Maciej Ceglowski has written up an illuminating history of the Alameda-Weehawken Burrito Tunnel, the spectacular feat of engineering which delivers fresh burritos from the San Francisco Mission District to New York, in a chord under the continental United States:
Who can imagine New York City without the Mission burrito? Like the Yankees, the Brooklyn Bridge or the bagel, the oversize burritos have become a New York institution. And yet it wasn’t long ago that it was impossible to find a good burrito of any kind in the city. As the 30th anniversary of the Alameda-Weehawken burrito tunnel approaches, it’s worth taking a look at the remarkable sequence of events that takes place between the time we click “deliver” on the burrito.nyc.us.gov website and the moment that our hot El Farolito burrito arrives in the lunchroom with its satisfying pneumatic hiss.
Once in the tubes, it’s a quick dash for the burritos across San Francisco Bay. Propelled by powerful bursts of compressed air, the burritos speed along the same tunnel as the BART commuter train, whose passengers remain oblivious to the hundreds of delicious cylinders whizzing along overhead. Within twelve minutes, even the remotest burrito has arrived at its final destination, the Alameda Transfer Station, where it will be prepared for its transcontinental journey.
Not everyone is as delighted with the tunnel as the geologists. Old-time San Franciscans will be quick to point out that the comestibles in the tunnel flow strictly one way. “In the old days you’d go to a place like Pancho Villa and get yourself a steak burrito in five minutes, maybe ten if it was near lunchtime,” says lifelong Mission resident Howard Washington. “Now the line is out the door even in the morning. And some of those places down in the South Bay won’t even take customers anymore. If you want a burrito in the daytime you have to get it first thing, or else you go to one of the places that isn’t hooked up to the tunnel.”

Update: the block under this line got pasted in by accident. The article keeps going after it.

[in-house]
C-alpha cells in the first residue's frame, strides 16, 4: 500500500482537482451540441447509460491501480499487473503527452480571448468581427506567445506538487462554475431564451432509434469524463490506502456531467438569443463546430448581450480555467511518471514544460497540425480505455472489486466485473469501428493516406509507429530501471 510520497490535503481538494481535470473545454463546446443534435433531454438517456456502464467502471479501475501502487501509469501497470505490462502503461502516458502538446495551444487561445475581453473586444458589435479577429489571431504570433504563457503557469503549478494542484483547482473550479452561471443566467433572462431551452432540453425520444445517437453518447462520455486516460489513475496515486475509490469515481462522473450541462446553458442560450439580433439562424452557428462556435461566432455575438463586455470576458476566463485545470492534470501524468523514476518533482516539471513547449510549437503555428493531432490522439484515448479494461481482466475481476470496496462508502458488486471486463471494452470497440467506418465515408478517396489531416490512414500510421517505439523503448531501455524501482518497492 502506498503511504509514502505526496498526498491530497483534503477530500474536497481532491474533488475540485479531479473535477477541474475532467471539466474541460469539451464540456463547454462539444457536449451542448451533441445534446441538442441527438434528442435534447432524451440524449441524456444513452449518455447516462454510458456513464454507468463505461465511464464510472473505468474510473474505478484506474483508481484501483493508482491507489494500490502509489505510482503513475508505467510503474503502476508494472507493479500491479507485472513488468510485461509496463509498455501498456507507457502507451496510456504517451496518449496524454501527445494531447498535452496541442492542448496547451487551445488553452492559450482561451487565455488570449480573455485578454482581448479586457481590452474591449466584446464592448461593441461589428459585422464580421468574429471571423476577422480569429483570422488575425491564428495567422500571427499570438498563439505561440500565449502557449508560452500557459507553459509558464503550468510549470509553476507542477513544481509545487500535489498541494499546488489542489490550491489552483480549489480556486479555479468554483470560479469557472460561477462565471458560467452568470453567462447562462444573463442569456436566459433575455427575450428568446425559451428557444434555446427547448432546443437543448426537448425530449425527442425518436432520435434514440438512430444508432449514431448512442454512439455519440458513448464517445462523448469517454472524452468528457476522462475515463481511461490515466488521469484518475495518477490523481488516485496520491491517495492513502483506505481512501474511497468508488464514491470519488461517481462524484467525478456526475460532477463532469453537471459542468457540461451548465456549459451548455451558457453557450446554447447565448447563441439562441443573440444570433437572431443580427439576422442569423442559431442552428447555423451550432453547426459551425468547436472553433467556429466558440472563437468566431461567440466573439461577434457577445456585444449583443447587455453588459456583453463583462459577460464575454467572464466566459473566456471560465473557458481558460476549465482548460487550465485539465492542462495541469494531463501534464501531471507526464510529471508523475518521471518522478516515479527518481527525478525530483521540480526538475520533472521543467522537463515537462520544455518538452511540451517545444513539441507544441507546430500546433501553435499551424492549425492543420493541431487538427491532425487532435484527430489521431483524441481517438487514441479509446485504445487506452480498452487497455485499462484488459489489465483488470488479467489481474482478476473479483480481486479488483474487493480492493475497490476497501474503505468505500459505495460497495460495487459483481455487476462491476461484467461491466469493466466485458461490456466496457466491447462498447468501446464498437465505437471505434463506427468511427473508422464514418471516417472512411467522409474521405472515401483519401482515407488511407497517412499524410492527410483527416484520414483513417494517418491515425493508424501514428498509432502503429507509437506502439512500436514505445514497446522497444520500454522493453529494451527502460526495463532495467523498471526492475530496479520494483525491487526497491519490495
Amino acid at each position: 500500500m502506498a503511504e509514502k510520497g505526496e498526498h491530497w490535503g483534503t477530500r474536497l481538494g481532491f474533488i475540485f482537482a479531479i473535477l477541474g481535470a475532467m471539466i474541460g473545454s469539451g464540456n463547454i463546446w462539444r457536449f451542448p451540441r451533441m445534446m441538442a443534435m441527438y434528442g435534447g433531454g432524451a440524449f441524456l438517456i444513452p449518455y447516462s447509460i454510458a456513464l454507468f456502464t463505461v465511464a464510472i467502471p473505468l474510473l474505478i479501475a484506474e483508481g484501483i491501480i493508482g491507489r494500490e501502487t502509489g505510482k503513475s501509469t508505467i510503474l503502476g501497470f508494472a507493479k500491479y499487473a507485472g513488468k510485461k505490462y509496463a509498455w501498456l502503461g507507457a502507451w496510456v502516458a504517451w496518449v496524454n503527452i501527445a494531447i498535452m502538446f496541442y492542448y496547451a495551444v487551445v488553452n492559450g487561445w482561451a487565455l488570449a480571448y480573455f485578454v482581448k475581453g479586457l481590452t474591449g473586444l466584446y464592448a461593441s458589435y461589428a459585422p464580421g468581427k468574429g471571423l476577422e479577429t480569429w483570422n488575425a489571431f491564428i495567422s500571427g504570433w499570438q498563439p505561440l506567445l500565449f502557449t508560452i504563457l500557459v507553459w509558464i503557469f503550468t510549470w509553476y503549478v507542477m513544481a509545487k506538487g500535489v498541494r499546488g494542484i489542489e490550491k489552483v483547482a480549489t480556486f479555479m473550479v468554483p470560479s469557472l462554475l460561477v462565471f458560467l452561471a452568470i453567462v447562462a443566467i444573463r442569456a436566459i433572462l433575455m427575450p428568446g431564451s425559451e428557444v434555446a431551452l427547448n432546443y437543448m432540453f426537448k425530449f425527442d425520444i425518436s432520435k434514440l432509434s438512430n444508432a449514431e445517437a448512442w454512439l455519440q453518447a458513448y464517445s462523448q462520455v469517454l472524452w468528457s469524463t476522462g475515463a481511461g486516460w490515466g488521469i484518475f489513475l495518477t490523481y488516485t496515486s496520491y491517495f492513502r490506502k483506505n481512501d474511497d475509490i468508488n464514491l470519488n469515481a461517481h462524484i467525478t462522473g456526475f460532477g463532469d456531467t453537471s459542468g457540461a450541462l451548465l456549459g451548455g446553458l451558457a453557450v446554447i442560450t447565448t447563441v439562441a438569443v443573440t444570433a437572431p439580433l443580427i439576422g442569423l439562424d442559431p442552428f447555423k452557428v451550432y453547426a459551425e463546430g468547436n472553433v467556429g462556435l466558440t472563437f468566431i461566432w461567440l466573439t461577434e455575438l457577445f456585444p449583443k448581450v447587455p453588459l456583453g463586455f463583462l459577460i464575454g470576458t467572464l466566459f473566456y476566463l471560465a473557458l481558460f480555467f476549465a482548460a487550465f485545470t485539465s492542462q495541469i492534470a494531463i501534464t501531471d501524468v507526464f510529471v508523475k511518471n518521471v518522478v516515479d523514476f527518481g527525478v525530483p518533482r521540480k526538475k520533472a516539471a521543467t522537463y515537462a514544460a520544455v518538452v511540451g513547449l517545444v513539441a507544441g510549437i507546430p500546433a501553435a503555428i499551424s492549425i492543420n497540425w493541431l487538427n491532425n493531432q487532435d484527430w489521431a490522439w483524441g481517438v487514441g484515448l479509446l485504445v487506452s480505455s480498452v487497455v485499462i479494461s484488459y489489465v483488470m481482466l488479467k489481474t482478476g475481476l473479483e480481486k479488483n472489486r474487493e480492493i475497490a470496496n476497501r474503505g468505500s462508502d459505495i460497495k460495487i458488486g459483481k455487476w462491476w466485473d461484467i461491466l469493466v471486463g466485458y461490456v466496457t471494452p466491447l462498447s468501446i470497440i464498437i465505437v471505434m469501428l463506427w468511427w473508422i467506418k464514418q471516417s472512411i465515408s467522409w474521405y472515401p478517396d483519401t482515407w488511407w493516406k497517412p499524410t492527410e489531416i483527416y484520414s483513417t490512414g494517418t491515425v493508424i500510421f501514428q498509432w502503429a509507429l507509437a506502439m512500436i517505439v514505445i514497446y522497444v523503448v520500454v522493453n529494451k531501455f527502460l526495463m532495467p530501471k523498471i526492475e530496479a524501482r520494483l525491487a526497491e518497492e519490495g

Hard sci-fi ideas man Greg Egan has started writing again. A new story of his, Steve Fever, which deals with a global plague of self-replicating nanobots hijacking human minds to recreate their dead creator, has just appeared in the Technology Review (registration or BugMeNot needed), and it's a cracker:
Steve Hasluck had been part of a team of scientists developing a new kind of medical nanomachine, refining the tiny surgical instruments so they could make decisions of their own, on the spot. Steve's team had developed an efficient way of sharing computing power across a whole swarm, allowing them to run large, complex programs known as "expert systems" that codified decades of biological and clinical knowledge into pragmatic lists of rules. The nanomachines didn't really "know" anything, but they could churn through a very long list of "If A and B, there's an 80 percent chance of C" at blistering speed, and a good list gave them a good chance of cutting a lot of diseases off short.